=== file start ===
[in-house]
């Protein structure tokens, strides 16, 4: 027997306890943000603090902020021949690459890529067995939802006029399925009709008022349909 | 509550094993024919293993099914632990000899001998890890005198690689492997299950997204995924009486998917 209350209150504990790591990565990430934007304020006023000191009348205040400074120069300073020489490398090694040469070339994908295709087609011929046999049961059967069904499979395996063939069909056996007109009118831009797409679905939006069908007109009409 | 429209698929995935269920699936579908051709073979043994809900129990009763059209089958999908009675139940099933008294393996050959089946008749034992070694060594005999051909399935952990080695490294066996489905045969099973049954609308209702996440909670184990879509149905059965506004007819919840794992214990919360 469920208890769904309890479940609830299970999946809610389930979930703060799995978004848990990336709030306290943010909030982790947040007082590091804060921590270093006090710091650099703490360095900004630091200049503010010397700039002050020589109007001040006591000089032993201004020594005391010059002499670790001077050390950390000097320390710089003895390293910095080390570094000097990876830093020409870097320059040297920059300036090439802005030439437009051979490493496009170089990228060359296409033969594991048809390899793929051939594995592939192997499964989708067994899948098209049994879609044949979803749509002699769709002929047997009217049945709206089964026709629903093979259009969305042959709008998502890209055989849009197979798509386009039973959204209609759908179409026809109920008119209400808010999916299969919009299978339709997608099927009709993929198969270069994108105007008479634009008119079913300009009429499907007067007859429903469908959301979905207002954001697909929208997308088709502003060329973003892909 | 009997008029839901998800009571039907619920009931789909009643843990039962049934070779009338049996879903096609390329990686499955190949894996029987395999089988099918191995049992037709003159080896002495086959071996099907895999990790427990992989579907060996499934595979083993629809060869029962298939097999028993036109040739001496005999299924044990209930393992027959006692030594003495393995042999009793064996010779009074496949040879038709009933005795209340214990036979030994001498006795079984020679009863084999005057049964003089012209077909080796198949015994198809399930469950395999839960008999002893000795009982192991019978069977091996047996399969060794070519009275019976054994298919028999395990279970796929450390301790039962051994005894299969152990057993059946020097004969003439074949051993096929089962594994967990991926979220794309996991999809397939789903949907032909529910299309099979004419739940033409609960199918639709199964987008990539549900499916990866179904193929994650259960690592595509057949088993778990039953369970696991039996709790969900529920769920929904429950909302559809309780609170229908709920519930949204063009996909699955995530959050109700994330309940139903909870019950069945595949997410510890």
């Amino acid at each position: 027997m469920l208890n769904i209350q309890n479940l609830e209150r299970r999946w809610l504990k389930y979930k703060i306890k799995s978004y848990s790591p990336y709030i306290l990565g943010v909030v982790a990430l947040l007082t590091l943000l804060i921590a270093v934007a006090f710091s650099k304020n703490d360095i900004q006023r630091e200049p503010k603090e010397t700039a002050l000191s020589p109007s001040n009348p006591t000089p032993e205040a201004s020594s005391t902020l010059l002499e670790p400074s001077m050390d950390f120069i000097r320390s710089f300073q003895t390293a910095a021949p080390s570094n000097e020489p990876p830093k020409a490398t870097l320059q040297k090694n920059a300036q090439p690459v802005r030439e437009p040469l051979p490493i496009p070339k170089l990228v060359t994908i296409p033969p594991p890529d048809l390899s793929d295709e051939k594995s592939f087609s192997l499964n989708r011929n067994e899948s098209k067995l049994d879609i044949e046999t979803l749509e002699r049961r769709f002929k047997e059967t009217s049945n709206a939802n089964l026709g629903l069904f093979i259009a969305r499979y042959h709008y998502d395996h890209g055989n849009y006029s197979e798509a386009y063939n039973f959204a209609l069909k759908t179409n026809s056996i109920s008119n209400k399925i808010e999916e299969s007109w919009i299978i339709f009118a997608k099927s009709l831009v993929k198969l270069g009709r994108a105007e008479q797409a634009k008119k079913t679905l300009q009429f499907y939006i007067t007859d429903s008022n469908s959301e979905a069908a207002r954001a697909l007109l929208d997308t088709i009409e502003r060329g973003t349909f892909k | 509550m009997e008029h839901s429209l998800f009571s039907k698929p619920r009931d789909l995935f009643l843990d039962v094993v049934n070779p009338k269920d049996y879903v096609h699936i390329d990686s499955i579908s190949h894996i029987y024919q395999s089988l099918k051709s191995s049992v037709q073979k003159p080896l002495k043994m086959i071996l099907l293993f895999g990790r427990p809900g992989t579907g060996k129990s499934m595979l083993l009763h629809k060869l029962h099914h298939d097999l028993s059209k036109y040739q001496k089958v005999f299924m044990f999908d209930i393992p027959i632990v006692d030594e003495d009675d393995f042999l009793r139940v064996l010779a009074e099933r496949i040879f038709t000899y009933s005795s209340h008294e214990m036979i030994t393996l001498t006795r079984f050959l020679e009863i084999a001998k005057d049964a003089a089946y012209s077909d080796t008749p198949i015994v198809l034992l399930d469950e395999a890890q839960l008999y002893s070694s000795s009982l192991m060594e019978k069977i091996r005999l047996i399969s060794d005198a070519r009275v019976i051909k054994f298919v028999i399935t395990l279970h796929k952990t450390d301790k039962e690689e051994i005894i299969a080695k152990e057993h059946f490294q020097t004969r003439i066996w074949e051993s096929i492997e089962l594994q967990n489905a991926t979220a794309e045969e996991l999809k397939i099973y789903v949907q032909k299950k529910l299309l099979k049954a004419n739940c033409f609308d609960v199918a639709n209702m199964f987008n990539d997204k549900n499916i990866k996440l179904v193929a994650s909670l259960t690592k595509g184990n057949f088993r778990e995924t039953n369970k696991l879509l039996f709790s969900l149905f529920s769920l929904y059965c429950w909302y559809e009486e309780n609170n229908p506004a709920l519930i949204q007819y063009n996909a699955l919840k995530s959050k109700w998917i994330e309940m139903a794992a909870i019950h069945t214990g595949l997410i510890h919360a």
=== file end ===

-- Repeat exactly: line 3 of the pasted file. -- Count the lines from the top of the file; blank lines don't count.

């Amino acid at each position: 027997m469920l208890n769904i209350q309890n479940l609830e209150r299970r999946w809610l504990k389930y979930k703060i306890k799995s978004y848990s790591p990336y709030i306290l990565g943010v909030v982790a990430l947040l007082t590091l943000l804060i921590a270093v934007a006090f710091s650099k304020n703490d360095i900004q006023r630091e200049p503010k603090e010397t700039a002050l000191s020589p109007s001040n009348p006591t000089p032993e205040a201004s020594s005391t902020l010059l002499e670790p400074s001077m050390d950390f120069i000097r320390s710089f300073q003895t390293a910095a021949p080390s570094n000097e020489p990876p830093k020409a490398t870097l320059q040297k090694n920059a300036q090439p690459v802005r030439e437009p040469l051979p490493i496009p070339k170089l990228v060359t994908i296409p033969p594991p890529d048809l390899s793929d295709e051939k594995s592939f087609s192997l499964n989708r011929n067994e899948s098209k067995l049994d879609i044949e046999t979803l749509e002699r049961r769709f002929k047997e059967t009217s049945n709206a939802n089964l026709g629903l069904f093979i259009a969305r499979y042959h709008y998502d395996h890209g055989n849009y006029s197979e798509a386009y063939n039973f959204a209609l069909k759908t179409n026809s056996i109920s008119n209400k399925i808010e999916e299969s007109w919009i299978i339709f009118a997608k099927s009709l831009v993929k198969l270069g009709r994108a105007e008479q797409a634009k008119k079913t679905l300009q009429f499907y939006i007067t007859d429903s008022n469908s959301e979905a069908a207002r954001a697909l007109l929208d997308t088709i009409e502003r060329g973003t349909f892909k | 509550m009997e008029h839901s429209l998800f009571s039907k698929p619920r009931d789909l995935f009643l843990d039962v094993v049934n070779p009338k269920d049996y879903v096609h699936i390329d990686s499955i579908s190949h894996i029987y024919q395999s089988l099918k051709s191995s049992v037709q073979k003159p080896l002495k043994m086959i071996l099907l293993f895999g990790r427990p809900g992989t579907g060996k129990s499934m595979l083993l009763h629809k060869l029962h099914h298939d097999l028993s059209k036109y040739q001496k089958v005999f299924m044990f999908d209930i393992p027959i632990v006692d030594e003495d009675d393995f042999l009793r139940v064996l010779a009074e099933r496949i040879f038709t000899y009933s005795s209340h008294e214990m036979i030994t393996l001498t006795r079984f050959l020679e009863i084999a001998k005057d049964a003089a089946y012209s077909d080796t008749p198949i015994v198809l034992l399930d469950e395999a890890q839960l008999y002893s070694s000795s009982l192991m060594e019978k069977i091996r005999l047996i399969s060794d005198a070519r009275v019976i051909k054994f298919v028999i399935t395990l279970h796929k952990t450390d301790k039962e690689e051994i005894i299969a080695k152990e057993h059946f490294q020097t004969r003439i066996w074949e051993s096929i492997e089962l594994q967990n489905a991926t979220a794309e045969e996991l999809k397939i099973y789903v949907q032909k299950k529910l299309l099979k049954a004419n739940c033409f609308d609960v199918a639709n209702m199964f987008n990539d997204k549900n499916i990866k996440l179904v193929a994650s909670l259960t690592k595509g184990n057949f088993r778990e995924t039953n369970k696991l879509l039996f709790s969900l149905f529920s769920l929904y059965c429950w909302y559809e009486e309780n609170n229908p506004a709920l519930i949204q007819y063009n996909a699955l919840k995530s959050k109700w998917i994330e309940m139903a794992a909870i019950h069945t214990g595949l997410i510890h919360a």